70 years is a long time. What was living like when the queen took the throne? The world and how people live in it has changed at an incredible rate. For a start there was no internet, certainly no mobile phones and actual shops were the destination to buy everything. Imagine! It took more effort to acquire things so people just owned less stuff. The notion of a “disposable” lifestyle had not emerged either and so the ethos back then was very much Make Do and Mend.
Make Do and Mend was a must when clothes rationing was introduced during the Second World War. People were encouraged to do whatever they could to extend the life of their clothes. Anything from darning socks to washing nylons more carefully. This attitude went on to apply to everything and although they didn’t use the term, reduce, reuse, recycle this was the ethos of the times. https://www.victoryliving.co.uk/make-do-and-mend
Saving money is on all our minds now
As the cost of living crisis deepens today, making the effort to extend the life of something by repairing it when it breaks, is once again becoming popular. There are many places you can go to find tips on how to repair. Orsola de Castro, co-founder of Fashion Revolution has some great tips on how to make a repair on clothes. Not just practical ones, but ideas to turn things into something creative, unique and individual. https://www.vogue.co.uk/fashion/article/how-to-repair-clothes.
It’s a lifestyle choice for us! And, if we all did our bit it would have a big impact – not just on our own wallet, but on the planet. Reducing consumption, waste and the cost of resources by Making Do and Mending, is a gift we pass forwards to the next generation. They will looking back in another 70 years!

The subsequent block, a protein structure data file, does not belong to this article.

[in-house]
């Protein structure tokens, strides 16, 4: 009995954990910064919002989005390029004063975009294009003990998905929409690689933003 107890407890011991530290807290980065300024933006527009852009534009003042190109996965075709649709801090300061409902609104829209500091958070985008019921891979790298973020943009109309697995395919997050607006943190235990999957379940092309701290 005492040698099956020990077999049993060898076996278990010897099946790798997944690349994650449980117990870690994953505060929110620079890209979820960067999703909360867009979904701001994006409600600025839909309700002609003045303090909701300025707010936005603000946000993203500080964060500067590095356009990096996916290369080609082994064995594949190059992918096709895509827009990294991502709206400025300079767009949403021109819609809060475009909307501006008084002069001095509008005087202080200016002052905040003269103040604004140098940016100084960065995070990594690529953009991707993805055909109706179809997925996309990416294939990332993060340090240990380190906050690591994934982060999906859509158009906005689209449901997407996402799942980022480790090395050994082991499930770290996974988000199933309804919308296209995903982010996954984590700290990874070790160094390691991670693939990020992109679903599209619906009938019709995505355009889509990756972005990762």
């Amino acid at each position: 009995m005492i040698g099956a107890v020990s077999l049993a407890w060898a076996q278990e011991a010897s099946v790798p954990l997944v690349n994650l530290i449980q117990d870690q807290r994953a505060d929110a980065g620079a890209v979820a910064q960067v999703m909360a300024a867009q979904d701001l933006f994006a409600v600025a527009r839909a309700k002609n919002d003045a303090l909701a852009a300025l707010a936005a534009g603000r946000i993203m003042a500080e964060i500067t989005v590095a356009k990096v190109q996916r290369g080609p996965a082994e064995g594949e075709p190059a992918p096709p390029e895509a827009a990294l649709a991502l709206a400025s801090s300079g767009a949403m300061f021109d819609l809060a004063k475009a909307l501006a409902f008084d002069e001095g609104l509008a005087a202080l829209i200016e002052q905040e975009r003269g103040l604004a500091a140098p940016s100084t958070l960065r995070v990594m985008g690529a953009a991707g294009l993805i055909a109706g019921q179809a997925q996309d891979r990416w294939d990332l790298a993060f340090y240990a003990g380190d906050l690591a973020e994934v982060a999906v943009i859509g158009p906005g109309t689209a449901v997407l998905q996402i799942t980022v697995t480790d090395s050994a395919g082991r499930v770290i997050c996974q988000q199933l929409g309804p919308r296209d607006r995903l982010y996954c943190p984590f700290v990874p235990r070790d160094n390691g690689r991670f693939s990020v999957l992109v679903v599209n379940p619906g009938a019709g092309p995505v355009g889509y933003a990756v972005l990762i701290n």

This is a good read if you are trying to change your wardrobe habits How To Break up with Fast Fashion.
We can certainly learn a lot from our grandparents. So, dust off the sewing machine, buy more second-hand or turn something old into something new.
70 years leading the way
Even the queen rotates and recreates her outfits! According to Elizabeth Holmes’ book, “HRH: So Many Thoughts on Royal Style,” the Queen’s outfits are recorded, and repeats are purposely spaced out. After she’s worn it a second or third time, the outfit is either reworked into a new design or reserved to only wear in private.
The Queen has lead the way for over 70 years. This weekend we hope you all celebrate in style. But don’t break the bank, it’s time together to reflect with loved ones.
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2 thoughts on “Time to get back to make do and mend?”
Today I have been tasked with setting up a Make do and Mend group in our village; your blog could not possibly have landed in my inbox on a better day.
I feel passionately about this, I darn not just my socks, but those belonging to friends as well, I put fun patches on aging but otherwise serviceable napkins, have just stripped down a pinafore dress to adjust the fit which will give me years more wear.
When looking for a dress for a Club Annual Dinner many years ago, I gave it lots of thought and chose one that I would be happy to wear to the same event again and again. It was a black tie event and the men wear the same dinner suit year in year out, so why couldn’t I do the same. It always drew compliments and I never needed to agonize over what to wear. My very favourite blue linen blouse has worn through after uncountable wearings, so I am going to repair it conspicuously with a coordinating fabric and wear it with pride. When I was first married, I bought some lovely Irish cotton twill and made my own sheets and when they wore thin, I cut them down and did sides to middle; a wonderful tried and tested method of extending the life of a practical item; all so, so satisfying. I recommend having a go.
Jayne we love you and your passion about making things last. We need more heroes like you so our kids learn that things can last a lot longer! Let’s teach them to make new things out of old! Thanks for your support.